Description

CLAIM TO DOMESTIC PRIORITY

The present application is a continuation of U.S. patent application Ser. No. 14/097,534, now U.S. Pat. No. 9,620,413, filed Dec. 5, 2013, which is a continuation-in-part of U.S. patent application Ser. No. 13/832,809, now U.S. Pat. No. 9,496,195, filed Mar. 15, 2013, which claims the benefit of U.S. Provisional Application No. 61/744,699, filed Oct. 2, 2012, which applications are incorporated herein by reference.

FIELD OF THE INVENTION

The present invention relates in general to semiconductor devices and, more particularly, to a semiconductor device and method of forming wafer level chip scale packages (WLCSP) using a standardized carrier.

BACKGROUND OF THE INVENTION

Semiconductor devices are commonly found in modern electronic products. Semiconductor devices vary in the number and density of electrical components. Discrete semiconductor devices generally contain one type of electrical component, e.g., light emitting diode (LED), small signal transistor, resistor, capacitor, inductor, and power metal oxide semiconductor field effect transistor (MOSFET). Integrated semiconductor devices typically contain hundreds to millions of electrical components. Examples of integrated semiconductor devices include microcontrollers, microprocessors, charged-coupled devices (CCDs), solar cells, and digital micro-mirror devices (DMDs).

Semiconductor devices perform a wide range of functions such as signal processing, high-speed calculations, transmitting and receiving electromagnetic signals, controlling electronic devices, transforming sunlight to electricity, and creating visual projections for television displays. Semiconductor devices are found in the fields of entertainment, communications, power conversion, networks, computers, and consumer products. Semiconductor devices are also found in military applications, aviation, automotive, industrial controllers, and office equipment.

Semiconductor devices exploit the electrical properties of semiconductor materials. The structure of semiconductor material allows its electrical conductivity to be manipulated by the application of an electric field or base current or through the process of doping. Doping introduces impurities into the semiconductor material to manipulate and control the conductivity of the semiconductor device.

A semiconductor device contains active and passive electrical structures. Active structures, including bipolar and field effect transistors, control the flow of electrical current. By varying levels of doping and application of an electric field or base current, the transistor either promotes or restricts the flow of electrical current. Passive structures, including resistors, capacitors, and inductors, create a relationship between voltage and current necessary to perform a variety of electrical functions. The passive and active structures are electrically connected to form circuits, which enable the semiconductor device to perform high-speed operations and other useful functions.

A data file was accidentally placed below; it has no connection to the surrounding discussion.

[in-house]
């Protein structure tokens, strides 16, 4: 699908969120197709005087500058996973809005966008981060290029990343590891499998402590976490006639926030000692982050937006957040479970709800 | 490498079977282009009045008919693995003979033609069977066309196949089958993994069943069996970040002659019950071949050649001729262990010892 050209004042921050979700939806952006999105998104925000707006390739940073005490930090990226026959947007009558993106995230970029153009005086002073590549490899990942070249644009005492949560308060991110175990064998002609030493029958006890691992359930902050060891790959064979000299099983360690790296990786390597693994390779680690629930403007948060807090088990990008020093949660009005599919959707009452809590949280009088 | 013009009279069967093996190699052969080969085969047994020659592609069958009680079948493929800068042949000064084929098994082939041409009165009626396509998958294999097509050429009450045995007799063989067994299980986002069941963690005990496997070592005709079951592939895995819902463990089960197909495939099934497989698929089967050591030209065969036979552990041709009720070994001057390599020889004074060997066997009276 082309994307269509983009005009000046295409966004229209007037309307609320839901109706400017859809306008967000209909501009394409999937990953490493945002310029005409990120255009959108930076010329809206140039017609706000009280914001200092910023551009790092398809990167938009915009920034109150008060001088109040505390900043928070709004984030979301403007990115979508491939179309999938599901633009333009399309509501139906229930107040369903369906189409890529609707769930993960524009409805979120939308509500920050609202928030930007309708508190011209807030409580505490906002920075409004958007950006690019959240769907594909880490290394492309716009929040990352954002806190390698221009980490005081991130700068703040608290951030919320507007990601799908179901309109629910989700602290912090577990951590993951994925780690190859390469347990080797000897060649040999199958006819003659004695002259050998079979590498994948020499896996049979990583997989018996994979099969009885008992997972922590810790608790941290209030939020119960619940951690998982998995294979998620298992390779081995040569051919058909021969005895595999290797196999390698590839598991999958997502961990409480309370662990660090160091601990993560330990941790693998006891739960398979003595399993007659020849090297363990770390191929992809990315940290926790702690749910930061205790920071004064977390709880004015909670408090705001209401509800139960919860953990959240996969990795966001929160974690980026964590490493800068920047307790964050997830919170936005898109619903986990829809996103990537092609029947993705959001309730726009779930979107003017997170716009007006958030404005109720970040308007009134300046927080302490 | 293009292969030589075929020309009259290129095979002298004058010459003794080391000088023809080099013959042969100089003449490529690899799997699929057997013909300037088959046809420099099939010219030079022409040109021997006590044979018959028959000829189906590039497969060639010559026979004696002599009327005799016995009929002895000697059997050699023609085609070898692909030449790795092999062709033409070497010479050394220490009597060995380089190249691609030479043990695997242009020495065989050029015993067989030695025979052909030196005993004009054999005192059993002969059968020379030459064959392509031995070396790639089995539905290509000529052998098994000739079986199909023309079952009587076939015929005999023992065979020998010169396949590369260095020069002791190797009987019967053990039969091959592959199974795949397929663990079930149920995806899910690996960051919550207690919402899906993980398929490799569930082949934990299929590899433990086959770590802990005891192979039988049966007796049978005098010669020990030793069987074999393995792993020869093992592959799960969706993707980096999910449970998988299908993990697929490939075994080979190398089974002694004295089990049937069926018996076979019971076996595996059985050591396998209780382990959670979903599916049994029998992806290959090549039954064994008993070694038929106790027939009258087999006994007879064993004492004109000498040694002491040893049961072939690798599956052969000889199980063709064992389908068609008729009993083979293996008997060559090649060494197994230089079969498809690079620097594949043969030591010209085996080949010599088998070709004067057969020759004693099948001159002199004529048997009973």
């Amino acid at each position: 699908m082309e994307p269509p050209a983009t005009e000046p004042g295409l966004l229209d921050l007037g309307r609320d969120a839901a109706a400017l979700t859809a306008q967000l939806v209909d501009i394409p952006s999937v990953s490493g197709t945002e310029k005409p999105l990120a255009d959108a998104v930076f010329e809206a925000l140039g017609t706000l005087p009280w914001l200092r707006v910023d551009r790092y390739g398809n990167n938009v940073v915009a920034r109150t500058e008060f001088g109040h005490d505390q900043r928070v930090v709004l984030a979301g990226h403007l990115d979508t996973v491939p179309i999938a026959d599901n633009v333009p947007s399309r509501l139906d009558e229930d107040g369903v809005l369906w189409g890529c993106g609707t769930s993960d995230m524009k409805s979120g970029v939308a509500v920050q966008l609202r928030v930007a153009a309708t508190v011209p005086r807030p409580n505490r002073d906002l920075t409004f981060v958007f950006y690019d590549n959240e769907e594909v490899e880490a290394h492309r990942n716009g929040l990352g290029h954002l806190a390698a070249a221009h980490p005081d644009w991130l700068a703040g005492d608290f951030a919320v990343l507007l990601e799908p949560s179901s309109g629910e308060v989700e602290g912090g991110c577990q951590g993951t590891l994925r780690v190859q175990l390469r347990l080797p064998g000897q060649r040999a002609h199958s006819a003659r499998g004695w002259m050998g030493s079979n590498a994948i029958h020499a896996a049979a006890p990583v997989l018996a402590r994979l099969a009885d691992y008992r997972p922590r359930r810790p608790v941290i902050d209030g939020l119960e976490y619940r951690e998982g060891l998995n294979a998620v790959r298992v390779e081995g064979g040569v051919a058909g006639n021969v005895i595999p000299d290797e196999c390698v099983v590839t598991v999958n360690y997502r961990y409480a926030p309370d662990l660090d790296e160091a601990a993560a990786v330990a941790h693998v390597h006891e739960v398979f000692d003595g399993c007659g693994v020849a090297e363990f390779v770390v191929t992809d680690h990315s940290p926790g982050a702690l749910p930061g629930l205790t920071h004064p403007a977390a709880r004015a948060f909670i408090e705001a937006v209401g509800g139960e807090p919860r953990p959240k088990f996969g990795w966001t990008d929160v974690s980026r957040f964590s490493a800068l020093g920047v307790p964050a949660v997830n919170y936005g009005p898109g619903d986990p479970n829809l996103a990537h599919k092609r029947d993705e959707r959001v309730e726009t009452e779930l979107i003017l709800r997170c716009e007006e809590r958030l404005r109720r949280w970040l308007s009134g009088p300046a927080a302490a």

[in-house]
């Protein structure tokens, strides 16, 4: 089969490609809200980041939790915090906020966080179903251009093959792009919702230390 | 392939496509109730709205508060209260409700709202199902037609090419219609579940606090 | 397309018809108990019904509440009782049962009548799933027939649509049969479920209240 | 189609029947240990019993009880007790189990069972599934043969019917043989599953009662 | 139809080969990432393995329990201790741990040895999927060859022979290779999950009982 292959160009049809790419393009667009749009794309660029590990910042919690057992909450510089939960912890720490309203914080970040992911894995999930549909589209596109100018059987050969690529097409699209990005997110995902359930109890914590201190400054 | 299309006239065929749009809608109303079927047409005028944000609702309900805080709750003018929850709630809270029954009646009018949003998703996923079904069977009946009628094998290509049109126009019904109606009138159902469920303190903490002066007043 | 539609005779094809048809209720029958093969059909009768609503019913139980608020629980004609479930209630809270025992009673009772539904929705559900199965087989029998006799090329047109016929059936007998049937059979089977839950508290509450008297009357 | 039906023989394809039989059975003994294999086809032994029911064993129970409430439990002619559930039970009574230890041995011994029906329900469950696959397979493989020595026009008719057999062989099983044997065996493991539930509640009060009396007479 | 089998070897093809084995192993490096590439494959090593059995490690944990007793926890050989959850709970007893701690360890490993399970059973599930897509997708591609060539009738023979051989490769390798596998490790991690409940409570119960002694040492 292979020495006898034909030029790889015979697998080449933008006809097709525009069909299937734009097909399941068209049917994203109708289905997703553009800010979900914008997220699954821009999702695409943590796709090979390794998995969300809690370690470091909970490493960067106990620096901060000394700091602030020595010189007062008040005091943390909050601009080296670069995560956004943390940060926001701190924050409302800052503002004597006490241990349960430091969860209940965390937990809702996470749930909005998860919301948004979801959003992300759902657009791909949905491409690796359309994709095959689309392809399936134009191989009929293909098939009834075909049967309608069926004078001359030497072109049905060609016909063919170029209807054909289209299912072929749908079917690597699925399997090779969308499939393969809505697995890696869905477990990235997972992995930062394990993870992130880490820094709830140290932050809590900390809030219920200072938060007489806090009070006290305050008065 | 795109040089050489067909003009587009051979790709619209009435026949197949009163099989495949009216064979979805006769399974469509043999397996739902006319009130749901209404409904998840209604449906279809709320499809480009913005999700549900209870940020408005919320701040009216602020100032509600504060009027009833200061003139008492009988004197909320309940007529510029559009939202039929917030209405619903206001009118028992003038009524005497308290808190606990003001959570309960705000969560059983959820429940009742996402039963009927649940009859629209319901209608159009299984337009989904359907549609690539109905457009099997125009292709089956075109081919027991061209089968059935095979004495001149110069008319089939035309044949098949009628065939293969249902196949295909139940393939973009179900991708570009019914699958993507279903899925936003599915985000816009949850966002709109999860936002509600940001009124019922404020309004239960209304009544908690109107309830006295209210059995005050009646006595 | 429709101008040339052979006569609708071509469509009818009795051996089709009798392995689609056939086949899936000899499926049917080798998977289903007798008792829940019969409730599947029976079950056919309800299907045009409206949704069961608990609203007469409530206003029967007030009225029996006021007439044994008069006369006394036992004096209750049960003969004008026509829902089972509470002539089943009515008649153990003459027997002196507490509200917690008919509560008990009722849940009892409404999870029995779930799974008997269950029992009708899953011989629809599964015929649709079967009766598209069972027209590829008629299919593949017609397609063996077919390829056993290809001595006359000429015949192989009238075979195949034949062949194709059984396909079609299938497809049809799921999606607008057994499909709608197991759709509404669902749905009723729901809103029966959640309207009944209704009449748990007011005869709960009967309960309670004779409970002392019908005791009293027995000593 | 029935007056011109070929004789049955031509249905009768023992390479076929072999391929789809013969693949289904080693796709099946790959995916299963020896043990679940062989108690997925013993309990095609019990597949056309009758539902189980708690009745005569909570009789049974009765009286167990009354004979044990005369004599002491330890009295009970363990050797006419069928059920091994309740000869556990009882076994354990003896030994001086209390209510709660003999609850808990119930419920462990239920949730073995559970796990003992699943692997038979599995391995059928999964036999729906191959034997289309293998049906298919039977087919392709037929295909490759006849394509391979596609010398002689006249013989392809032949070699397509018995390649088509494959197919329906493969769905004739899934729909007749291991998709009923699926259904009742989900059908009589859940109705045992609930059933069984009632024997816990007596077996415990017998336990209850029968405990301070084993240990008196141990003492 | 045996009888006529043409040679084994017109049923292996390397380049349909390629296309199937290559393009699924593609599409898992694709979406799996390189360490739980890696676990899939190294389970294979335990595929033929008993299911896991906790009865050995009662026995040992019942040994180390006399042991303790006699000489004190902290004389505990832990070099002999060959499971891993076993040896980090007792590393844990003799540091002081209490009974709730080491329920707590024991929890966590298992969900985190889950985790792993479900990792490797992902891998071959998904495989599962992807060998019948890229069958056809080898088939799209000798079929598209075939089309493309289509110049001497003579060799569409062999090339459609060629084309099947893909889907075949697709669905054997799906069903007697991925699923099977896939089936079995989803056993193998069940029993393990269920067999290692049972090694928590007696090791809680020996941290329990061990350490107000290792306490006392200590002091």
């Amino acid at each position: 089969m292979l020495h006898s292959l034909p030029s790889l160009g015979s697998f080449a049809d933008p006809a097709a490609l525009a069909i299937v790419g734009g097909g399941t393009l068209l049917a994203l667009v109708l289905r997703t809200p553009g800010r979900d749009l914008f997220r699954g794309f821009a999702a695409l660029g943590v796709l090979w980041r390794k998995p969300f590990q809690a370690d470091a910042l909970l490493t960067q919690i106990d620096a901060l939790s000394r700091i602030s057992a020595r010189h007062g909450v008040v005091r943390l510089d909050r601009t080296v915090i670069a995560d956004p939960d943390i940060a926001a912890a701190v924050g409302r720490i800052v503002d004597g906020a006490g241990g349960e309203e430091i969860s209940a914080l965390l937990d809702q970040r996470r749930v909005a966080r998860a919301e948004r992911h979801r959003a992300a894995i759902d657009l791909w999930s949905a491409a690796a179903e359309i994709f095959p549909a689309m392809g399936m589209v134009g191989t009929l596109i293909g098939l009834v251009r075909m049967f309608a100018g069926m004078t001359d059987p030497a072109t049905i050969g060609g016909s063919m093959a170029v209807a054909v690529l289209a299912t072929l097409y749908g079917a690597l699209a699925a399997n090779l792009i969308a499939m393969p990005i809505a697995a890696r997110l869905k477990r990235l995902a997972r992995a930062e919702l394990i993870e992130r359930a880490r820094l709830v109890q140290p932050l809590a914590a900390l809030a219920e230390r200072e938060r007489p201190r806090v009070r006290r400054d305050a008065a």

Semiconductor devices are generally manufactured using two complex manufacturing processes, i.e., front-end manufacturing, and back-end manufacturing, each involving potentially hundreds of steps. Front-end manufacturing involves the formation of a plurality of die on the surface of a semiconductor wafer. Each semiconductor die is typically identical and contains circuits formed by electrically connecting active and passive components. Back-end manufacturing involves singulating individual semiconductor die from the finished wafer and packaging the die to provide structural support and environmental isolation. The term “semiconductor die” as used herein refers to both the singular and plural form of the words, and accordingly, can refer to both a single semiconductor device and multiple semiconductor devices.

One goal of semiconductor manufacturing is to produce smaller semiconductor devices. Smaller devices typically consume less power, have higher performance, and can be produced more efficiently. In addition, smaller semiconductor devices have a smaller footprint, which is desirable for smaller end products. A smaller semiconductor die size can be achieved by improvements in the front-end process resulting in semiconductor die with smaller, higher density active and passive components. Back-end processes may result in semiconductor device packages with a smaller footprint by improvements in electrical interconnection and packaging materials.

A conventional semiconductor wafer typically contains a plurality of semiconductor die separated by a saw street. Active and passive circuits are formed in a surface of each semiconductor die. An interconnect structure can be formed over the surface of the semiconductor die. The semiconductor wafer is singulated into individual semiconductor die for use in a variety of electronic products. An important aspect of semiconductor manufacturing is high yield and corresponding low cost.